RIAA Platinum The Life of Pablo Album Cover

What’s an Album Sale to the RIAA in the Digital Era?

The “Living, Breathing Album”

On February 1st of 2016, the RIAA announced that streaming would contribute to Gold and Platinum certifications for albums. Since 2013, on-demand streaming had already counted towards the Gold and Platinum status of tracks released as singles, but the addition of streaming to “album sales” meant a new chance for artists to achieve the most coveted RIAA awards.

13 days later after the RIAA updated their stance on stream-equivalent sales, Kanye West released The Life of Pablo as a streaming-only, Tidal-exclusive album. Aside from the fact that Kanye had never released an album without physical copies, The Life of Pablo was peculiar for another reason: it received numerous updates weeks after its initial release.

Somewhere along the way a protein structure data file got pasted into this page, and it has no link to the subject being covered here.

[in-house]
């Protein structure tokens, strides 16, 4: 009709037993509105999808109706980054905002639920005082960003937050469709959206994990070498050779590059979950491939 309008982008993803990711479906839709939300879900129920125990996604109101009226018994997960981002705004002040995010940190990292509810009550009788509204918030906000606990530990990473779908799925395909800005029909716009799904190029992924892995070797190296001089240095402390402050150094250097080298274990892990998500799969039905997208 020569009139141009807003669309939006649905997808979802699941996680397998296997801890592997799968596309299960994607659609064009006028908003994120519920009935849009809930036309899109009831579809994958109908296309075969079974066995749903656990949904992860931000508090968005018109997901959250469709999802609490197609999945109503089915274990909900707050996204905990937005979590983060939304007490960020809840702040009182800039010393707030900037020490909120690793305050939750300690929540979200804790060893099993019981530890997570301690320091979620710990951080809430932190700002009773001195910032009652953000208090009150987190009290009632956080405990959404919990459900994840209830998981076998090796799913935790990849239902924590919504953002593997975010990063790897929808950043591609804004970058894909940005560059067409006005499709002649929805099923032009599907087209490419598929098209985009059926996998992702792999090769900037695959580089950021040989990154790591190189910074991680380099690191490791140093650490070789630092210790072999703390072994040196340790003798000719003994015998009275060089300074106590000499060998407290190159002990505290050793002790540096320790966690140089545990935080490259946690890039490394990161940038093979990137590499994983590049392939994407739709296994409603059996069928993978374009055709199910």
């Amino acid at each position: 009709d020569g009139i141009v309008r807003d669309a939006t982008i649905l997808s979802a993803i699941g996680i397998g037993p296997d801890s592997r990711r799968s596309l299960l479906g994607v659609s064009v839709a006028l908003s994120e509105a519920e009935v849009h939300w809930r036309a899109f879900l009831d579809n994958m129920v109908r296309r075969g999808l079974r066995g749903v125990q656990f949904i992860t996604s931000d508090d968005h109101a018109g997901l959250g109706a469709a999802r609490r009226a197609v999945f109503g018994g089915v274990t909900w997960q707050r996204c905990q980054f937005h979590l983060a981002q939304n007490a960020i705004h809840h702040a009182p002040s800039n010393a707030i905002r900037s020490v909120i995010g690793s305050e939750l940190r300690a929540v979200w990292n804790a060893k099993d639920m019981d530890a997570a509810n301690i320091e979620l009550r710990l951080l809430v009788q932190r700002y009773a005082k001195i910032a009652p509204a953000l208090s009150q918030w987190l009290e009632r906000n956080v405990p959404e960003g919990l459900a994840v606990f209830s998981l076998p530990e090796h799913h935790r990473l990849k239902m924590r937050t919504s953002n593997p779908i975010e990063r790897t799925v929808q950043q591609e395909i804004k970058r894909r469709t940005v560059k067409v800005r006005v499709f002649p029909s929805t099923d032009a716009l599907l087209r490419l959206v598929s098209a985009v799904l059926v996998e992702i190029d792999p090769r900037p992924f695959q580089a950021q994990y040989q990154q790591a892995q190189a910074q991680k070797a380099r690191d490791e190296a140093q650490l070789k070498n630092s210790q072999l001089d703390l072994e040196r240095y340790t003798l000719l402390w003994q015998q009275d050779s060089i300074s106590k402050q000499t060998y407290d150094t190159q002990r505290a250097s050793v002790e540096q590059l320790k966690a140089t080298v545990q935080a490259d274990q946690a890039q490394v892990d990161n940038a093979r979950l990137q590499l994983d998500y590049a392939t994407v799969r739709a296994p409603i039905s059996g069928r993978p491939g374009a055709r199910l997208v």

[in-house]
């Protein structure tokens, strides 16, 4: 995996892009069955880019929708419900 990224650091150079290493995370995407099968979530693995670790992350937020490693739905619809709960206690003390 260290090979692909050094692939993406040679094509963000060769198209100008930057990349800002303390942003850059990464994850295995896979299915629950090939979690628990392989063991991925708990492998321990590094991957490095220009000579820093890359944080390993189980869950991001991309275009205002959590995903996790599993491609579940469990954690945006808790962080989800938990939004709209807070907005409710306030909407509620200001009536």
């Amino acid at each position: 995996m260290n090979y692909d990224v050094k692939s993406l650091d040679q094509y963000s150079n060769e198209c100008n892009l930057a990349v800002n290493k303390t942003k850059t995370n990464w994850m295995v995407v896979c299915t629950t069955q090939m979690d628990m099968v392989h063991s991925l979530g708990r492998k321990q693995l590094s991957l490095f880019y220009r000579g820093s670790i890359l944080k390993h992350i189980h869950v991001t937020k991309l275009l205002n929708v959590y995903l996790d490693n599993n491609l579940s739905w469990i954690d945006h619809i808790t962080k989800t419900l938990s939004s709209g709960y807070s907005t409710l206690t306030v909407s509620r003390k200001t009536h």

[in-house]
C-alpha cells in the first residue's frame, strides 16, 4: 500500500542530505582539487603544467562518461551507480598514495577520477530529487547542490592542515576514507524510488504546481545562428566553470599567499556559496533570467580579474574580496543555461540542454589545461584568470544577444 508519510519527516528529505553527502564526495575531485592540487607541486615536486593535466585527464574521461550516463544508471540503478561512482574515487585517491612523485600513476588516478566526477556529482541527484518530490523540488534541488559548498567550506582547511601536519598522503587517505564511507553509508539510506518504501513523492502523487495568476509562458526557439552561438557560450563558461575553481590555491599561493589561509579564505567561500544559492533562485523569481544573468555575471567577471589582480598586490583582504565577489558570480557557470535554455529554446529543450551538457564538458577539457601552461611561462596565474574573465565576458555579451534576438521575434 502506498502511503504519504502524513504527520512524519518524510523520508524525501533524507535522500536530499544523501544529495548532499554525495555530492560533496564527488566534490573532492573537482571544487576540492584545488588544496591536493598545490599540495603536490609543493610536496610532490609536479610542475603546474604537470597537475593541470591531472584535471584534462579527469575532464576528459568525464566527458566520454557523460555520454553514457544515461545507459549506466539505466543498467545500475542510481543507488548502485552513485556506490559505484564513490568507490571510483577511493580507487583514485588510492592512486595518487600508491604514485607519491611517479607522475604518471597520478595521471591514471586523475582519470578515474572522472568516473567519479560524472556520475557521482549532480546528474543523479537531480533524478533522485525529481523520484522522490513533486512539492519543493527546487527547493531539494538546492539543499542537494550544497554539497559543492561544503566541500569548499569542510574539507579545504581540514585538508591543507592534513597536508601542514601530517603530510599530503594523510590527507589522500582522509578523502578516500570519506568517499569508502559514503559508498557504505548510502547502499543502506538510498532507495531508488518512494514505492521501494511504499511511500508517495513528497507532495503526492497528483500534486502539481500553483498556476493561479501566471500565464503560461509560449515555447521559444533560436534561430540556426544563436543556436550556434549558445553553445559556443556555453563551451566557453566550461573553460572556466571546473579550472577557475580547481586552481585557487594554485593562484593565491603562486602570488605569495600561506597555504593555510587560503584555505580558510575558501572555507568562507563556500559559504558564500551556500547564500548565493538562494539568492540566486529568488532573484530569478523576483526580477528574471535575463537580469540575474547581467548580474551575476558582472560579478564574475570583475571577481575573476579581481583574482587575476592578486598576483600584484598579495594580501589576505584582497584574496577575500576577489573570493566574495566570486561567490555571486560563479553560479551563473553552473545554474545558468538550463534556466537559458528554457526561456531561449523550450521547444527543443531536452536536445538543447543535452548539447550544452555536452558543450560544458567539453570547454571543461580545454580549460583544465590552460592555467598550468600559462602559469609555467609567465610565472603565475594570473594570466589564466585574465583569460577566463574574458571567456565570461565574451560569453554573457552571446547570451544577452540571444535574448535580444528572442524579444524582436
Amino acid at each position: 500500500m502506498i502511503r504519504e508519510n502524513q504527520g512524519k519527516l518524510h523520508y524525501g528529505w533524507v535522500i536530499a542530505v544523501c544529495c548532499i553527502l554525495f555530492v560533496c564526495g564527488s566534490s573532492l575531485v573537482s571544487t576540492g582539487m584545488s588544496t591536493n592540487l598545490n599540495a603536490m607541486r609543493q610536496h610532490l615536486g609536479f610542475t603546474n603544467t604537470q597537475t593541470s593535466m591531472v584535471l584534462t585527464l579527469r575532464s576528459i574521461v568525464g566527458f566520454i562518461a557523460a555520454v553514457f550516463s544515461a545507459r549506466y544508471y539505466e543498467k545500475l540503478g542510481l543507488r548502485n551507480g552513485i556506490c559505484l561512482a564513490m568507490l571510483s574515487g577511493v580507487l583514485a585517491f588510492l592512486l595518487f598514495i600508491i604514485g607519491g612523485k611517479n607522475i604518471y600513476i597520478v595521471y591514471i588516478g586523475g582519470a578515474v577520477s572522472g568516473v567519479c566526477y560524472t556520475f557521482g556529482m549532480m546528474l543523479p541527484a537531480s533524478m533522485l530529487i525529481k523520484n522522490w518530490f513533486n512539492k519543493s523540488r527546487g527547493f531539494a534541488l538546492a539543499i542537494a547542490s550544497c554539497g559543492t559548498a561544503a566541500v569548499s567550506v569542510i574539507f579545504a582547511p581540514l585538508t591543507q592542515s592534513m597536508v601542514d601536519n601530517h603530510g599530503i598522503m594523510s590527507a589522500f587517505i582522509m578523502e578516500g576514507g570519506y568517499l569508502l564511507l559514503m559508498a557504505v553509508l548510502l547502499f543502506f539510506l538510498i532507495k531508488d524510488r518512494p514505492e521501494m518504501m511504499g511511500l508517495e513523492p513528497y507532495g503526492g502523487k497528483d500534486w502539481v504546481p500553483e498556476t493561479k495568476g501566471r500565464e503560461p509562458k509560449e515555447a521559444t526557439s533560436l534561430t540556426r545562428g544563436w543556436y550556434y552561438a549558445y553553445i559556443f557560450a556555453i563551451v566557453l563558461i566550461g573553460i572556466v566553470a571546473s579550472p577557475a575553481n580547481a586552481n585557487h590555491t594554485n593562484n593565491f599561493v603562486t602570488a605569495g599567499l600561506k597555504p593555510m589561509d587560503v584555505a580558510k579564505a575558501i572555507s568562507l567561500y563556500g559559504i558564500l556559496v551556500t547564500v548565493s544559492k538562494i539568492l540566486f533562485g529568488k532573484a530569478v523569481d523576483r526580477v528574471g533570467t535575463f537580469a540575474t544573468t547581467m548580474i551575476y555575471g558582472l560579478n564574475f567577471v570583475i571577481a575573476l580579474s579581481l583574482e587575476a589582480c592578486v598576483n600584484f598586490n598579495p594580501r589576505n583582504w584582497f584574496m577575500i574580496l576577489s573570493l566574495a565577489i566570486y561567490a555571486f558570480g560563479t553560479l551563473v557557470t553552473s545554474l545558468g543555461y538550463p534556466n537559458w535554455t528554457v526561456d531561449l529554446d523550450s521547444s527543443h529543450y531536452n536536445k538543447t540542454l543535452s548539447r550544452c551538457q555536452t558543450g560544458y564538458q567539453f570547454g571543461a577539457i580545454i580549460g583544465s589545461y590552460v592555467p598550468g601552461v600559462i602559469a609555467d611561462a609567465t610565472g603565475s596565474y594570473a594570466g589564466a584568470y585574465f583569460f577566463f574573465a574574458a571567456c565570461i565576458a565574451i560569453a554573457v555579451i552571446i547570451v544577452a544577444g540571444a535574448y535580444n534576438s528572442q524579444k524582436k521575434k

As noted by XXL, Kanye was still updating and changing aspects of The Life of Pablo as late as June 17th 2016, 4 months after the album’s original release date. Some changes were as minor as different EQing. Other changes, like including Vic Mensa and Sia on “Wolves,” were more drastic. Kanye had stated that the project would be a “a living breathing changing creative expression [of] #contemporaryart,” and The Life of Pablo certainly lived up to his claim.

A year after its release, the album would become the first streaming-only album to go platinum (if you ignore the .07% of sales that came from the brief download option offered on Kanye’s site). However, the effect of what a “living, breathing album” would have on RIAA certification going forward was perhaps an even bigger deal for the music industry.

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YouTube Music: Streaming Around The Law

YouTube Music